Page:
How to Balance Life and Work for Professionals Who Want It All

Learn how to balance life and work in today’s BUSY life.

You’re successful… You’re Busy…. You work hard and are someone that doesn’t settle. You want to have it all… a successful career and awesome relationships.

We hear you. We’re just like you. We don’t want to settle on the important areas in our lives. No way. We will do almost anything to live the life we want.

That being said, we’ve come to believe that you can’t have it all. We’ve tried to be all things and ended up just being crappy (Yeah, we know, not even average) in everything and super stressed out.

Why You Can’t Have it All

We live in the age of information overload and distraction. Every minute of everyday something or someone is competing for your attention.

We are literally addicted to being connected to everything and everyone. God forbid if we didn’t have up to the minute updates on who got voted off of Dancing with the Stars.

We are bombarded with so much today that our attention is easily drained by information overload and we are unable to focus on the important stuff in life.

Tony Robbins in “Awaken the Giant Within” describes this phenomenon as “The Niagara Syndrome”. Tony explains “most people jump on the river of life without ever really deciding where they want to end up. So, in a short period of time, they get caught up in the current: current events, current fears, current challenges. When they come to a fork in the river, they don’t consciously decide where they want to go, or which is the right direction for them. They merely go with the flow. They become part of the mass of people who are directed by the environment instead of by their own values. As a result, they feel out of control. They remain in this unconscious state until one day the sound of raging water awakens them, and they discover that they’re five feet from Niagara Falls in a boat with no oars.”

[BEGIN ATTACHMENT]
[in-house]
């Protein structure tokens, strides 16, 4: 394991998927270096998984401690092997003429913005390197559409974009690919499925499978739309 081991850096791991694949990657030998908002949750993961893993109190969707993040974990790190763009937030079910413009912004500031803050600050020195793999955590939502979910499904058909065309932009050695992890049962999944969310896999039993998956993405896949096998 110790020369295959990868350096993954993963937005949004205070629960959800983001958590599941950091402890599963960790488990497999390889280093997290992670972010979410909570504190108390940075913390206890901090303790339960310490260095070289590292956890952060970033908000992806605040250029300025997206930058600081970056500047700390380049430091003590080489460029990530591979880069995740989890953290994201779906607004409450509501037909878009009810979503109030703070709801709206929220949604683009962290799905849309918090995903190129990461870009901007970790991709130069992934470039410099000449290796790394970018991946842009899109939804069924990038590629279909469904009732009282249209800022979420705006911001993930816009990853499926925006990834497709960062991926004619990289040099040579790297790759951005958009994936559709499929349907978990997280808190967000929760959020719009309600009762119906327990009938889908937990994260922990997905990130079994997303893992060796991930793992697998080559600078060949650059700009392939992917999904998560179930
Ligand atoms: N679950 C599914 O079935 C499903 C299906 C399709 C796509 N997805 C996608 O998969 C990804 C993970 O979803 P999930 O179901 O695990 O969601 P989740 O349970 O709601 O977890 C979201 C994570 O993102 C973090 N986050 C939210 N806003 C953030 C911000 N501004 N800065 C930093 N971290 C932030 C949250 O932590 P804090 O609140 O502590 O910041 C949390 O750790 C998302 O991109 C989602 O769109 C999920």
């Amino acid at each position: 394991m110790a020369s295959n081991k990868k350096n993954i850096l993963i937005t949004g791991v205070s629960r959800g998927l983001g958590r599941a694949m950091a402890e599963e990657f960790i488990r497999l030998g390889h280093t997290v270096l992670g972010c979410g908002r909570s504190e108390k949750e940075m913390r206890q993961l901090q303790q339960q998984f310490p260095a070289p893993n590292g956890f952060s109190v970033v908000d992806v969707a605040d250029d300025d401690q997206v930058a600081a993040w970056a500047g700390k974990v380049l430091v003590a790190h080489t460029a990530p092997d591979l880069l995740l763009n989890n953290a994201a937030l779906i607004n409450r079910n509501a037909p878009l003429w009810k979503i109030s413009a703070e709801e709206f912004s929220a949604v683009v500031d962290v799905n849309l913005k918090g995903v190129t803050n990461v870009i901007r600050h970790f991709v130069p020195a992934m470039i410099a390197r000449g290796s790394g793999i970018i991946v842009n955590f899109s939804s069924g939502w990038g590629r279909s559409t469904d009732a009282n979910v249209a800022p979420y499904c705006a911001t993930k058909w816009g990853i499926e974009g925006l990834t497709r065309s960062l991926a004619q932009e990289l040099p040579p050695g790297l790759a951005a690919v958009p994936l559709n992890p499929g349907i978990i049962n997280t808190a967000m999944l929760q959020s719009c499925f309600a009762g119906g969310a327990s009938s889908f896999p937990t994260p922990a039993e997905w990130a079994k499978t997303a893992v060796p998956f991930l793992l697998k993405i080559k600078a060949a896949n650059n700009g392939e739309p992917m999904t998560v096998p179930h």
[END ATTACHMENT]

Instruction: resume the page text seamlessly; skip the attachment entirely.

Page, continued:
We believe when you try to have it all, you actually take away from your ability to succeed at what’s important to you.

Maybe you are more of a superstar than us (it’s not that hard) and you can have it all, but we still think it’s helpful to take a look at how you use your attention glass.

How You Use Your Attention Glass

Each morning you wake up, your attention glass is full. There are some things that make your attention glass larger, such as eating healthy and exercising. Some things make your attention glass significantly smaller, like drinking eight martinis the night before.